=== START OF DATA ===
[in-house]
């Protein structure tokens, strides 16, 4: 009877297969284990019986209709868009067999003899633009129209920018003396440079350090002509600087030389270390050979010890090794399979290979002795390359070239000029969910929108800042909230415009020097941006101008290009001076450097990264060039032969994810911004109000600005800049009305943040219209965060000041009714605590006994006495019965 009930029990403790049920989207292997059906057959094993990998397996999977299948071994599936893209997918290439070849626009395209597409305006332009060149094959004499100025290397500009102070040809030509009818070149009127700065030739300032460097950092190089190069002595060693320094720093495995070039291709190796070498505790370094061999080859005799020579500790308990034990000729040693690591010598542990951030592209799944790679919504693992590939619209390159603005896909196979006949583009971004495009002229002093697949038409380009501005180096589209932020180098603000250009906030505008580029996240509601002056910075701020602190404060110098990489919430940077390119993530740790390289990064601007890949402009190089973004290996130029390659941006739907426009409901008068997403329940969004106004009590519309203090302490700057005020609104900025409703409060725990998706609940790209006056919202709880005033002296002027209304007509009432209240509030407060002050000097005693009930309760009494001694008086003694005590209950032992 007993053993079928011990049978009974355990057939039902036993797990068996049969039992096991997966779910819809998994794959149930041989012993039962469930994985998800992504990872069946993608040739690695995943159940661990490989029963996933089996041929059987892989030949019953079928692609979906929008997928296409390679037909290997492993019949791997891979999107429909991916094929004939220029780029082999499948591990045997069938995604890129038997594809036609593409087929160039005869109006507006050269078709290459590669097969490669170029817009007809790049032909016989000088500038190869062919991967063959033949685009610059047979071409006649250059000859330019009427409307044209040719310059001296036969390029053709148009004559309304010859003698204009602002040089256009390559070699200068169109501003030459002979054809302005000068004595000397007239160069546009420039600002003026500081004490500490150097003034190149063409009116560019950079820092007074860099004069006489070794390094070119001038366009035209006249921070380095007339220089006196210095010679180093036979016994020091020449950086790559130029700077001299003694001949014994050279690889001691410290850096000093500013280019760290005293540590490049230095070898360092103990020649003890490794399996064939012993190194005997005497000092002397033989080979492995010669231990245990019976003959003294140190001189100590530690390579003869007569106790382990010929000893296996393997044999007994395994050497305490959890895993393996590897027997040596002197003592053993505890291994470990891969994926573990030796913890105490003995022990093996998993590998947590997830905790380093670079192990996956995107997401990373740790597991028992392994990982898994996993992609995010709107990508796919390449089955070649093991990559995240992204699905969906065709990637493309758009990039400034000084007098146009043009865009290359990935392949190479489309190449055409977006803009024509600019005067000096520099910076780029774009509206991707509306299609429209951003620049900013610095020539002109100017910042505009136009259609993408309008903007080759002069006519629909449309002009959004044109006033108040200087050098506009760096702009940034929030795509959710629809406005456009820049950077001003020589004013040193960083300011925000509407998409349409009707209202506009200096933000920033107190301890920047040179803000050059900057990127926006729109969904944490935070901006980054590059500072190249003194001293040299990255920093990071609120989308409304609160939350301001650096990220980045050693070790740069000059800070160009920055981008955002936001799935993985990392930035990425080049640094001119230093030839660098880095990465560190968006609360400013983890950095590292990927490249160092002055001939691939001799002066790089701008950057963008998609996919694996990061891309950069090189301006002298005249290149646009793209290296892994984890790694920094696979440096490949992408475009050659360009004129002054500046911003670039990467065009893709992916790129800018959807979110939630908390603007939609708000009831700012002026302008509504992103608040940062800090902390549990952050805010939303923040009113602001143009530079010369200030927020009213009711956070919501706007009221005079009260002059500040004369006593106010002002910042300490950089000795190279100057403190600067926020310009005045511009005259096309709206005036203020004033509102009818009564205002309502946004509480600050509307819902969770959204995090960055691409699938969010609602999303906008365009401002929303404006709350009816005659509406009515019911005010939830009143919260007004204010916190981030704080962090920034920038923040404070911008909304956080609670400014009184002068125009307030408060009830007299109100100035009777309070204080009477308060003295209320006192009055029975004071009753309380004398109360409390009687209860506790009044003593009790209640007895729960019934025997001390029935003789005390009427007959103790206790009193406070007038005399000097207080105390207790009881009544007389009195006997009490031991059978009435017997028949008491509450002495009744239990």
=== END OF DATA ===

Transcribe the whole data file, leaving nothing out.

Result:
[in-house]
């Protein structure tokens, strides 16, 4: 009877297969284990019986209709868009067999003899633009129209920018003396440079350090002509600087030389270390050979010890090794399979290979002795390359070239000029969910929108800042909230415009020097941006101008290009001076450097990264060039032969994810911004109000600005800049009305943040219209965060000041009714605590006994006495019965 009930029990403790049920989207292997059906057959094993990998397996999977299948071994599936893209997918290439070849626009395209597409305006332009060149094959004499100025290397500009102070040809030509009818070149009127700065030739300032460097950092190089190069002595060693320094720093495995070039291709190796070498505790370094061999080859005799020579500790308990034990000729040693690591010598542990951030592209799944790679919504693992590939619209390159603005896909196979006949583009971004495009002229002093697949038409380009501005180096589209932020180098603000250009906030505008580029996240509601002056910075701020602190404060110098990489919430940077390119993530740790390289990064601007890949402009190089973004290996130029390659941006739907426009409901008068997403329940969004106004009590519309203090302490700057005020609104900025409703409060725990998706609940790209006056919202709880005033002296002027209304007509009432209240509030407060002050000097005693009930309760009494001694008086003694005590209950032992 007993053993079928011990049978009974355990057939039902036993797990068996049969039992096991997966779910819809998994794959149930041989012993039962469930994985998800992504990872069946993608040739690695995943159940661990490989029963996933089996041929059987892989030949019953079928692609979906929008997928296409390679037909290997492993019949791997891979999107429909991916094929004939220029780029082999499948591990045997069938995604890129038997594809036609593409087929160039005869109006507006050269078709290459590669097969490669170029817009007809790049032909016989000088500038190869062919991967063959033949685009610059047979071409006649250059000859330019009427409307044209040719310059001296036969390029053709148009004559309304010859003698204009602002040089256009390559070699200068169109501003030459002979054809302005000068004595000397007239160069546009420039600002003026500081004490500490150097003034190149063409009116560019950079820092007074860099004069006489070794390094070119001038366009035209006249921070380095007339220089006196210095010679180093036979016994020091020449950086790559130029700077001299003694001949014994050279690889001691410290850096000093500013280019760290005293540590490049230095070898360092103990020649003890490794399996064939012993190194005997005497000092002397033989080979492995010669231990245990019976003959003294140190001189100590530690390579003869007569106790382990010929000893296996393997044999007994395994050497305490959890895993393996590897027997040596002197003592053993505890291994470990891969994926573990030796913890105490003995022990093996998993590998947590997830905790380093670079192990996956995107997401990373740790597991028992392994990982898994996993992609995010709107990508796919390449089955070649093991990559995240992204699905969906065709990637493309758009990039400034000084007098146009043009865009290359990935392949190479489309190449055409977006803009024509600019005067000096520099910076780029774009509206991707509306299609429209951003620049900013610095020539002109100017910042505009136009259609993408309008903007080759002069006519629909449309002009959004044109006033108040200087050098506009760096702009940034929030795509959710629809406005456009820049950077001003020589004013040193960083300011925000509407998409349409009707209202506009200096933000920033107190301890920047040179803000050059900057990127926006729109969904944490935070901006980054590059500072190249003194001293040299990255920093990071609120989308409304609160939350301001650096990220980045050693070790740069000059800070160009920055981008955002936001799935993985990392930035990425080049640094001119230093030839660098880095990465560190968006609360400013983890950095590292990927490249160092002055001939691939001799002066790089701008950057963008998609996919694996990061891309950069090189301006002298005249290149646009793209290296892994984890790694920094696979440096490949992408475009050659360009004129002054500046911003670039990467065009893709992916790129800018959807979110939630908390603007939609708000009831700012002026302008509504992103608040940062800090902390549990952050805010939303923040009113602001143009530079010369200030927020009213009711956070919501706007009221005079009260002059500040004369006593106010002002910042300490950089000795190279100057403190600067926020310009005045511009005259096309709206005036203020004033509102009818009564205002309502946004509480600050509307819902969770959204995090960055691409699938969010609602999303906008365009401002929303404006709350009816005659509406009515019911005010939830009143919260007004204010916190981030704080962090920034920038923040404070911008909304956080609670400014009184002068125009307030408060009830007299109100100035009777309070204080009477308060003295209320006192009055029975004071009753309380004398109360409390009687209860506790009044003593009790209640007895729960019934025997001390029935003789005390009427007959103790206790009193406070007038005399000097207080105390207790009881009544007389009195006997009490031991059978009435017997028949008491509450002495009744239990």